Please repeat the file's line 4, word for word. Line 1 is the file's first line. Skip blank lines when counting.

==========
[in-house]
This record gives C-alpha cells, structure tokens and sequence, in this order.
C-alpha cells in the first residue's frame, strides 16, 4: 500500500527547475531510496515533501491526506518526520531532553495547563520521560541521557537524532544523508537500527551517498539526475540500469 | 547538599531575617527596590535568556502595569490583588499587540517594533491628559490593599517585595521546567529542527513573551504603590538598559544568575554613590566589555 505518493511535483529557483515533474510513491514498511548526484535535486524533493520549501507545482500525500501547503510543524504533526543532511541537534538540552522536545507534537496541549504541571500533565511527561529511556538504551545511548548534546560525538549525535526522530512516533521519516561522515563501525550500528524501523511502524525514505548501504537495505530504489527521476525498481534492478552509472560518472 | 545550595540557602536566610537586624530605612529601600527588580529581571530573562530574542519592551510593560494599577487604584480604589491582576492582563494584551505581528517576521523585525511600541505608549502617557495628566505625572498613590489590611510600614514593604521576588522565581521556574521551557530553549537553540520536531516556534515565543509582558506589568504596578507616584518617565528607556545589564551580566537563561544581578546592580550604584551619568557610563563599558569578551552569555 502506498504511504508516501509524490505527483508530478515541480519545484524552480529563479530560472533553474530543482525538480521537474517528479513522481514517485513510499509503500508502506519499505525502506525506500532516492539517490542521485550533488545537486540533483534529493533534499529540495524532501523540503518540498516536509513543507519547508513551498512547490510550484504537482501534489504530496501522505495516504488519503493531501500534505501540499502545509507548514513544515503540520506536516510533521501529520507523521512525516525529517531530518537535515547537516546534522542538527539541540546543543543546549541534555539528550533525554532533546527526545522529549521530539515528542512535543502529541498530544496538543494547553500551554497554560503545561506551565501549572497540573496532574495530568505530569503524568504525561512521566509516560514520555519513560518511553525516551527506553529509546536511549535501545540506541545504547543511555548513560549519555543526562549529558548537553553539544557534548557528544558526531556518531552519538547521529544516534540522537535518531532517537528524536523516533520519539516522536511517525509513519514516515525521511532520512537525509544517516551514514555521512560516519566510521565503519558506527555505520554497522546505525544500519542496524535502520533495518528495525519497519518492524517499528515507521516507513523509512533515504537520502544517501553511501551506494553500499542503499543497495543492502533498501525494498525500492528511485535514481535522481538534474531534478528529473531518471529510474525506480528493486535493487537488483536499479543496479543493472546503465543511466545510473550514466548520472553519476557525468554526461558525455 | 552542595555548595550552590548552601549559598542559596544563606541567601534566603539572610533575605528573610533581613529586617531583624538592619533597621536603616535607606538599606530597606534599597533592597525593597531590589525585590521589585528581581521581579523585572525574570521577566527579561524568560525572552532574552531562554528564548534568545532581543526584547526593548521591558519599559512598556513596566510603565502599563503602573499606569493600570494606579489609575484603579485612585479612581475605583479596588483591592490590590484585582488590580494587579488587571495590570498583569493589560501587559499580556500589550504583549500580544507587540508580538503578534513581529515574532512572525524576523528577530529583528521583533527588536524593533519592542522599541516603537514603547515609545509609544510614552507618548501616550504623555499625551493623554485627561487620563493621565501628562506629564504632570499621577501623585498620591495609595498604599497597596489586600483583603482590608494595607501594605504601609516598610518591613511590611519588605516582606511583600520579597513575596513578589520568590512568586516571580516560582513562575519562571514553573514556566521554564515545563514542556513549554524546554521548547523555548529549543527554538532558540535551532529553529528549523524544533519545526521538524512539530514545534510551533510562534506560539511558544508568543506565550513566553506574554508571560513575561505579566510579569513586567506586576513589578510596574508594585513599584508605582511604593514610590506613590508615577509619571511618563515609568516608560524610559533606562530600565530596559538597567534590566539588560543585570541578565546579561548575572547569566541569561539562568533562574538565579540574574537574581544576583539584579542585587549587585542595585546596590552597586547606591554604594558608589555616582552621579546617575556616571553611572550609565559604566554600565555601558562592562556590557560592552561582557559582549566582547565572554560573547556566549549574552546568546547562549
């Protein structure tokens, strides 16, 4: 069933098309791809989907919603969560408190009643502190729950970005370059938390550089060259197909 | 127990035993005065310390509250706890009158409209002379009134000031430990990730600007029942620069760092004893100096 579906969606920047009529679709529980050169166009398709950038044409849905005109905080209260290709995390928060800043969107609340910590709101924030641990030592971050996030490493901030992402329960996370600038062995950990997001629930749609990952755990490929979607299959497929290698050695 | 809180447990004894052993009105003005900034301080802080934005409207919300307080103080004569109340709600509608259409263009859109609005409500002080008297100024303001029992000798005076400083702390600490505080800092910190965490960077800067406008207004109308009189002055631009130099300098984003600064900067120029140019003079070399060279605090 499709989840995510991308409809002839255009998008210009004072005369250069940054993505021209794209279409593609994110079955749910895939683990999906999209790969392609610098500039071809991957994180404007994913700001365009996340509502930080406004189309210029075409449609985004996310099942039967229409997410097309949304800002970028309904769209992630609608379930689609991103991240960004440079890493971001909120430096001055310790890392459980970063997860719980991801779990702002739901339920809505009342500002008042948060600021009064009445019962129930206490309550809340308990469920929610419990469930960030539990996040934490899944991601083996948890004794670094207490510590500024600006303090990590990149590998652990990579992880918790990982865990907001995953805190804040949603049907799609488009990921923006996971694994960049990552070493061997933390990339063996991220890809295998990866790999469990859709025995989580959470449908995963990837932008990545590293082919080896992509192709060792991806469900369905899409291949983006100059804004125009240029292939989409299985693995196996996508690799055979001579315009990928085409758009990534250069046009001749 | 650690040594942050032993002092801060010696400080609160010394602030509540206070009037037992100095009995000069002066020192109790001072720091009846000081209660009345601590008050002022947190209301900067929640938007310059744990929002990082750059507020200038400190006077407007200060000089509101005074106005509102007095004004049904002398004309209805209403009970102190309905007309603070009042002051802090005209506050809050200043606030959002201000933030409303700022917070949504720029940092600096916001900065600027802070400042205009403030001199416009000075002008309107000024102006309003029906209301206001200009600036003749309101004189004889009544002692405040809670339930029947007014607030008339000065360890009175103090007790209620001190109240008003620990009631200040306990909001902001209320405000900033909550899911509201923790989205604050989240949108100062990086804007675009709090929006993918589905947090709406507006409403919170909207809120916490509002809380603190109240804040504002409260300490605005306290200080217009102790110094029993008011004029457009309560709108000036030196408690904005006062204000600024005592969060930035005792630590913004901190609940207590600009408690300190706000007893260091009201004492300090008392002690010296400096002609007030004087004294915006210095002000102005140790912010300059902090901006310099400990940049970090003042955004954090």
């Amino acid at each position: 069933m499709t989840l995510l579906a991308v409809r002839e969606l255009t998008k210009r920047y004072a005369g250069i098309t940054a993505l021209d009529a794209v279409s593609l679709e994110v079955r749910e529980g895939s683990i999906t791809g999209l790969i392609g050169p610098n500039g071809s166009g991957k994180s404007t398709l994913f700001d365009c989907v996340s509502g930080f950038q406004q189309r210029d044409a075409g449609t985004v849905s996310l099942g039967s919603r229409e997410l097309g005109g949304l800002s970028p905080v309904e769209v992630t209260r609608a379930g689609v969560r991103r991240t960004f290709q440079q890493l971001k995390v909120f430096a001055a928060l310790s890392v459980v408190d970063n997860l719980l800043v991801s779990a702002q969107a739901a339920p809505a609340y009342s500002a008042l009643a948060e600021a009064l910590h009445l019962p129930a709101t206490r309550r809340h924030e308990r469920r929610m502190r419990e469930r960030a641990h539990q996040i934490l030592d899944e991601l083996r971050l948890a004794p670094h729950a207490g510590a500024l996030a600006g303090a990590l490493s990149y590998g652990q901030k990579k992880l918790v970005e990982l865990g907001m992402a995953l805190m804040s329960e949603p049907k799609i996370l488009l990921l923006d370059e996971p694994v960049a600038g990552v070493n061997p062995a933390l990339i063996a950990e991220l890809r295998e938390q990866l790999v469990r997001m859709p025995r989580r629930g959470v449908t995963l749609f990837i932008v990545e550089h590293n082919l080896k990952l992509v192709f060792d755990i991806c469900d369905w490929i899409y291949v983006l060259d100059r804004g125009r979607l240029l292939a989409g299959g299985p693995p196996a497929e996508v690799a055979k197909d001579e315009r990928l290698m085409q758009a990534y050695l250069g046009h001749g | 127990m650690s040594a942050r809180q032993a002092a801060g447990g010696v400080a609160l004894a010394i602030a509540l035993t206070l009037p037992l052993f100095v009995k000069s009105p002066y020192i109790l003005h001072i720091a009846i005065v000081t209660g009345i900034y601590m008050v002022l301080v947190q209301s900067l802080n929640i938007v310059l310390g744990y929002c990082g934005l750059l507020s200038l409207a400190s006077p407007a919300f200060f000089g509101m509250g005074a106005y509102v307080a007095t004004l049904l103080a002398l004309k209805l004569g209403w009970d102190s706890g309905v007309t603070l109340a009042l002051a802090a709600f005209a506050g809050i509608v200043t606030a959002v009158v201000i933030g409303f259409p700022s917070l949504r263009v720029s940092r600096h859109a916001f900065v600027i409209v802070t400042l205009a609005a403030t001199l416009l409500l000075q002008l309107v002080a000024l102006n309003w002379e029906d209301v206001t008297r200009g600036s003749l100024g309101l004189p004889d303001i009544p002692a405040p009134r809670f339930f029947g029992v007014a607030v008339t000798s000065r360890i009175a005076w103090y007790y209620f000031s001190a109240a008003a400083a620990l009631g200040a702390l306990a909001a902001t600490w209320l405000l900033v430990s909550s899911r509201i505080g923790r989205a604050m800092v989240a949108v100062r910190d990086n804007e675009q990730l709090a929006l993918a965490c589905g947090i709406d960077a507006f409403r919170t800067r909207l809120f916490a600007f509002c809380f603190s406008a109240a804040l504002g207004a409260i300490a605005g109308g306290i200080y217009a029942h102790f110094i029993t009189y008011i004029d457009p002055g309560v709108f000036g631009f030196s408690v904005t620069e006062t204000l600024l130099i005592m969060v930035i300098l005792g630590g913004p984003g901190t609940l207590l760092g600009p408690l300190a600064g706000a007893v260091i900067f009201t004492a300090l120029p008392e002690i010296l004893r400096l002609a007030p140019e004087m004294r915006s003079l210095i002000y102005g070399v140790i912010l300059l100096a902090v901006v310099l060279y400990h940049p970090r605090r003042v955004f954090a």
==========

């Protein structure tokens, strides 16, 4: 069933098309791809989907919603969560408190009643502190729950970005370059938390550089060259197909 | 127990035993005065310390509250706890009158409209002379009134000031430990990730600007029942620069760092004893100096 579906969606920047009529679709529980050169166009398709950038044409849905005109905080209260290709995390928060800043969107609340910590709101924030641990030592971050996030490493901030992402329960996370600038062995950990997001629930749609990952755990490929979607299959497929290698050695 | 809180447990004894052993009105003005900034301080802080934005409207919300307080103080004569109340709600509608259409263009859109609005409500002080008297100024303001029992000798005076400083702390600490505080800092910190965490960077800067406008207004109308009189002055631009130099300098984003600064900067120029140019003079070399060279605090 499709989840995510991308409809002839255009998008210009004072005369250069940054993505021209794209279409593609994110079955749910895939683990999906999209790969392609610098500039071809991957994180404007994913700001365009996340509502930080406004189309210029075409449609985004996310099942039967229409997410097309949304800002970028309904769209992630609608379930689609991103991240960004440079890493971001909120430096001055310790890392459980970063997860719980991801779990702002739901339920809505009342500002008042948060600021009064009445019962129930206490309550809340308990469920929610419990469930960030539990996040934490899944991601083996948890004794670094207490510590500024600006303090990590990149590998652990990579992880918790990982865990907001995953805190804040949603049907799609488009990921923006996971694994960049990552070493061997933390990339063996991220890809295998990866790999469990859709025995989580959470449908995963990837932008990545590293082919080896992509192709060792991806469900369905899409291949983006100059804004125009240029292939989409299985693995196996996508690799055979001579315009990928085409758009990534250069046009001749 | 650690040594942050032993002092801060010696400080609160010394602030509540206070009037037992100095009995000069002066020192109790001072720091009846000081209660009345601590008050002022947190209301900067929640938007310059744990929002990082750059507020200038400190006077407007200060000089509101005074106005509102007095004004049904002398004309209805209403009970102190309905007309603070009042002051802090005209506050809050200043606030959002201000933030409303700022917070949504720029940092600096916001900065600027802070400042205009403030001199416009000075002008309107000024102006309003029906209301206001200009600036003749309101004189004889009544002692405040809670339930029947007014607030008339000065360890009175103090007790209620001190109240008003620990009631200040306990909001902001209320405000900033909550899911509201923790989205604050989240949108100062990086804007675009709090929006993918589905947090709406507006409403919170909207809120916490509002809380603190109240804040504002409260300490605005306290200080217009102790110094029993008011004029457009309560709108000036030196408690904005006062204000600024005592969060930035005792630590913004901190609940207590600009408690300190706000007893260091009201004492300090008392002690010296400096002609007030004087004294915006210095002000102005140790912010300059902090901006310099400990940049970090003042955004954090």